20-30 heads of elderflower
zest of 2 lemons
zest of 1 orange
350g sugar for every 500ml of strained juice
50ml lemon juice for every 500ml of strained juice


Place the heads of elderflower in a large bowl and grate over the zest of the 2 lemons and 1 orange.  Pour enough just-boiled water over the elderflowers to cover them completely. Cover with a cloth and leave overnight.  The next day strain through a muslin or a clean tea towel and measure the amount of strained juice you have.  Then pour into a large pan.  For every 500ml of strained juice add 350g of sugar and 50ml of lemon juice and heat over a gentle heat, stirring occasionally until the sugar has completely dissolved.  Bring up to a gentle simmer and spoon off any scum that rises to the surface.  Leave to go cold, then strain it through a muslin or tea towel again and then decant into clean bottles.  Store in the fridge and then dilute by at least one part cordial to five parts cold water.  Add ice and enjoy.

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27 thoughts on “Elderflower cordial”

  1. So glad you’re back to posting. Your garden sounds amazing albeit a lot of work–all worth it, though. I was served an elderflower cordial (alcoholic) once. It was syrupy and floral–refreshing.

    1. Hi Michele, yes we are very lucky to have a good sized garden, but it does take up a lot of weekends. Your Elderflower booze sounds lovely. Our neighbour gave us some bottles of Elderflower champagne that he had made last week, so we are looking forward to trying that in a couple of weeks’ time.

  2. Funnily enough, I have just made some Elderflower Cordial too, although my recipe used just lemons. I have made a orange & lemon version in the past though and it was lovely. So many recipes include citric acid and it is just not necessary. I am planning to put a post up eventually, but now that the flowers are over for this year I might leave it until next.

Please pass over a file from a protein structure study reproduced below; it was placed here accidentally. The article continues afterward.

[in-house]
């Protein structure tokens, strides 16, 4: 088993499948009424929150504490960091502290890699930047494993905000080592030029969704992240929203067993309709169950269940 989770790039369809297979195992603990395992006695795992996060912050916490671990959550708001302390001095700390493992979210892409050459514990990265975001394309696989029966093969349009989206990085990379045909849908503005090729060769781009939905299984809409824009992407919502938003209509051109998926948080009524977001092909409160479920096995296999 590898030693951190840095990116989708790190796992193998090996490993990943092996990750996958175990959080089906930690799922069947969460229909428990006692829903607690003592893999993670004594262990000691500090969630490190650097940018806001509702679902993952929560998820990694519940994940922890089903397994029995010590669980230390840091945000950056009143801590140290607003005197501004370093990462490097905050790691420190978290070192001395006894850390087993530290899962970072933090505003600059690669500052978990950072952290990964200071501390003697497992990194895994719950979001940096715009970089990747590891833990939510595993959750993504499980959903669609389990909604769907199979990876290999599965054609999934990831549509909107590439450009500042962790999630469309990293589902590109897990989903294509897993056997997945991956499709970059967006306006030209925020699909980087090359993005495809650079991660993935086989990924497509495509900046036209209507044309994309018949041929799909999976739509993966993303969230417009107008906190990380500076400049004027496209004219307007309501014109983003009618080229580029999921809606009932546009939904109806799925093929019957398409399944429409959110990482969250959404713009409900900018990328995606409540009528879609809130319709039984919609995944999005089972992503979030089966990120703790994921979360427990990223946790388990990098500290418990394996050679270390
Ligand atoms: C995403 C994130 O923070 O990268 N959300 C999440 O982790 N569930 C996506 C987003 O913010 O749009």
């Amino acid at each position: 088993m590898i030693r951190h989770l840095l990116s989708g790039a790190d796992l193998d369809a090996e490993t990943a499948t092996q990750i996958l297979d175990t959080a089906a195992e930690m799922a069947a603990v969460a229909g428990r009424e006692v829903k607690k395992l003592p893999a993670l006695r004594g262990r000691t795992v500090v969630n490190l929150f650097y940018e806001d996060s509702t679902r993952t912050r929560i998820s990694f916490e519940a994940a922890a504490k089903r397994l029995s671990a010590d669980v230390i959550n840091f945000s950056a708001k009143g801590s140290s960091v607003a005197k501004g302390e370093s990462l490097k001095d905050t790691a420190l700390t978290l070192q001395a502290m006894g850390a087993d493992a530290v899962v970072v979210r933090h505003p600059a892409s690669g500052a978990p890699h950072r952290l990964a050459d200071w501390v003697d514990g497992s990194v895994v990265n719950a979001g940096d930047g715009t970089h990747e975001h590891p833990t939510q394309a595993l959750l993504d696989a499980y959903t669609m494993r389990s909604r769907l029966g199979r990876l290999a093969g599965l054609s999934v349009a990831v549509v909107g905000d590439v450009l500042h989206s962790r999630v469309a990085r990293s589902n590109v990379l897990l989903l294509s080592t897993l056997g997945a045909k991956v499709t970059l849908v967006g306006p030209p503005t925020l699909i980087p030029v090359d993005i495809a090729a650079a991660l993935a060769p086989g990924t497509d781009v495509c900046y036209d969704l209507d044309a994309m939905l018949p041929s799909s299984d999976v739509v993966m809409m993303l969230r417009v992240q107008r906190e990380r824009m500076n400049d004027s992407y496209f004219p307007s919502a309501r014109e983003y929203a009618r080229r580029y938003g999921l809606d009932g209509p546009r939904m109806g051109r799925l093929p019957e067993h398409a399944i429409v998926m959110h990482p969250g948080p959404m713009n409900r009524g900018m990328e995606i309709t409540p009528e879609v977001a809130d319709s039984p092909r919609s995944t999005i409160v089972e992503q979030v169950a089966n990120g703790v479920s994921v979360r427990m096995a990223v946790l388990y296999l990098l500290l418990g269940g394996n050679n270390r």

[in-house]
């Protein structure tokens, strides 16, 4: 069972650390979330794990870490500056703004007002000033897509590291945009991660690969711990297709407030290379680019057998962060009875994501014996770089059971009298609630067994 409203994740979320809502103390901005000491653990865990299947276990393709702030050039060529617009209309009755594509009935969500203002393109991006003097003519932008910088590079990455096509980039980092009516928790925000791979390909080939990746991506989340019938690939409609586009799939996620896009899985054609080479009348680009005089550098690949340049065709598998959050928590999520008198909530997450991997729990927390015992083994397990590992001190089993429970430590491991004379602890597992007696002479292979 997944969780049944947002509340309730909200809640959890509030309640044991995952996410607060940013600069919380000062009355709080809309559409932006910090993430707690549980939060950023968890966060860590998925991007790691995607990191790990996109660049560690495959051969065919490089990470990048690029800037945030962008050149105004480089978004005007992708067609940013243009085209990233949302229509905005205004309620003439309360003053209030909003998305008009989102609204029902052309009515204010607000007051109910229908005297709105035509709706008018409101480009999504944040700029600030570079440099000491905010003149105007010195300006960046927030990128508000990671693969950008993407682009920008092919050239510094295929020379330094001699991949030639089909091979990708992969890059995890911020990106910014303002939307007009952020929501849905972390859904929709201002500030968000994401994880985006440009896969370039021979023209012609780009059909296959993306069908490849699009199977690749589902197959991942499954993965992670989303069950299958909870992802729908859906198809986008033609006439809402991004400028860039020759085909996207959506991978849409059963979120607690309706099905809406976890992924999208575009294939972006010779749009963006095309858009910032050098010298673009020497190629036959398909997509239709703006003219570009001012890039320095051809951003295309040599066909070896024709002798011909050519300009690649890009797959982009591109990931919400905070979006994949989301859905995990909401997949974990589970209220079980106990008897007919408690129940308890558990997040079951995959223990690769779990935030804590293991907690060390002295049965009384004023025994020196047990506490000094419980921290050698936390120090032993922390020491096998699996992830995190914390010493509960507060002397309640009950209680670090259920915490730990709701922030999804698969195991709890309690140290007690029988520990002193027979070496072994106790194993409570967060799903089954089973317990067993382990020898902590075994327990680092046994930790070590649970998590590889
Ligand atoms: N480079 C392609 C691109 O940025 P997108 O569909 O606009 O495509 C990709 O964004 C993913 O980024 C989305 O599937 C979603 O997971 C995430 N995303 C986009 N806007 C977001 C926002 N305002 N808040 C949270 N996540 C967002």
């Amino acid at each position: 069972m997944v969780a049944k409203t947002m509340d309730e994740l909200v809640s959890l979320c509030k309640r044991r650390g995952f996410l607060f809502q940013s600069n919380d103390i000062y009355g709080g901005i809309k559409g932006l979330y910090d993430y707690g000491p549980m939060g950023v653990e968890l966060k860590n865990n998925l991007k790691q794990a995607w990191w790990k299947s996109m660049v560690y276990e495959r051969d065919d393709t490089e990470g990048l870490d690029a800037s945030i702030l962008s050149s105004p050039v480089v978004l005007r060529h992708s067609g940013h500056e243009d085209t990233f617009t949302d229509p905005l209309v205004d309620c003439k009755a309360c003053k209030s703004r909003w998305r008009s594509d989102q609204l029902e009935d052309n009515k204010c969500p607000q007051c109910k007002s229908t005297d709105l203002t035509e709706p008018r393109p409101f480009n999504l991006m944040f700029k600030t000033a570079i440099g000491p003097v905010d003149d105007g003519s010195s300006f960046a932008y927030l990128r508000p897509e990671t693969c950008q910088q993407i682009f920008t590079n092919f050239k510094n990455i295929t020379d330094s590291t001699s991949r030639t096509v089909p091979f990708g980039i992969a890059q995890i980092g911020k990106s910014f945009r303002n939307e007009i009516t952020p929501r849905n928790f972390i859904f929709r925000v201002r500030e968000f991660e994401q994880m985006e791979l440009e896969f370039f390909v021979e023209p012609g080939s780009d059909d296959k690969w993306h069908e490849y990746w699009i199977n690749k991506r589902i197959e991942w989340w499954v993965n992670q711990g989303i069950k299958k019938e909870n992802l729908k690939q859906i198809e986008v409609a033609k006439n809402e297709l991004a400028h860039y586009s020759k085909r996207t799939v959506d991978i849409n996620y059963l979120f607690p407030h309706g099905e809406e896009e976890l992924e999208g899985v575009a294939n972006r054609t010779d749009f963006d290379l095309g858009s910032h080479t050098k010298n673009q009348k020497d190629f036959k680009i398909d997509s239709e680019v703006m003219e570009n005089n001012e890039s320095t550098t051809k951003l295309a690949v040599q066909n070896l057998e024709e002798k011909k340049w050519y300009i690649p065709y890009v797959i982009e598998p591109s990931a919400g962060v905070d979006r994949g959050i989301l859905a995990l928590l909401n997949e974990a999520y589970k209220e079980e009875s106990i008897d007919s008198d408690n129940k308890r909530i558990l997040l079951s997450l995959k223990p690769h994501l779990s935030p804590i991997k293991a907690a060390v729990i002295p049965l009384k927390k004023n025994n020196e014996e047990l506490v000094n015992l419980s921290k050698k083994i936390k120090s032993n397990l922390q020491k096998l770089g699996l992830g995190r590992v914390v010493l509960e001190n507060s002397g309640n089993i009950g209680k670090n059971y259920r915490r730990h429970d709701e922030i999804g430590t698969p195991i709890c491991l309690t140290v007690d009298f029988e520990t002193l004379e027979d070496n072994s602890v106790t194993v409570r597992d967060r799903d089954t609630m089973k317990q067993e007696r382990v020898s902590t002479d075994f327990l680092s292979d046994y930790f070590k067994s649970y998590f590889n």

My recipe also suggested that you can make elderflower sugar by burying a head in a jar of sugar, similar to vanilla or lavender sugar. I have done this and will be interested to see how it develops. Has anyone else done this? (I put my elderflower head in a fine mesh bag to keep the sugar clean.)
    ‘Meanderings through my Cookbook’

    1. Hi HopeEternal, That tip about the elderflower in sugar sounds a good one. I need to find a jar now and I will give it a try. Here in Shropshire the elders are still flowering.

      1. I ought to have added that the flower head must be dried first – give it overnight in the airing cupboard or in a very low oven for a few hours – otherwise the sugar will go very strange. Bearing in mind this is a first time experiment for me too, I have to say that mine smells a little strange but is definitely elderflower smell. I just put one dried head in a jam jar full of sugar so I didn’t waste too much. You might just be able to find some flowers …!
        The original idea came from a Waitrose magazine from last year.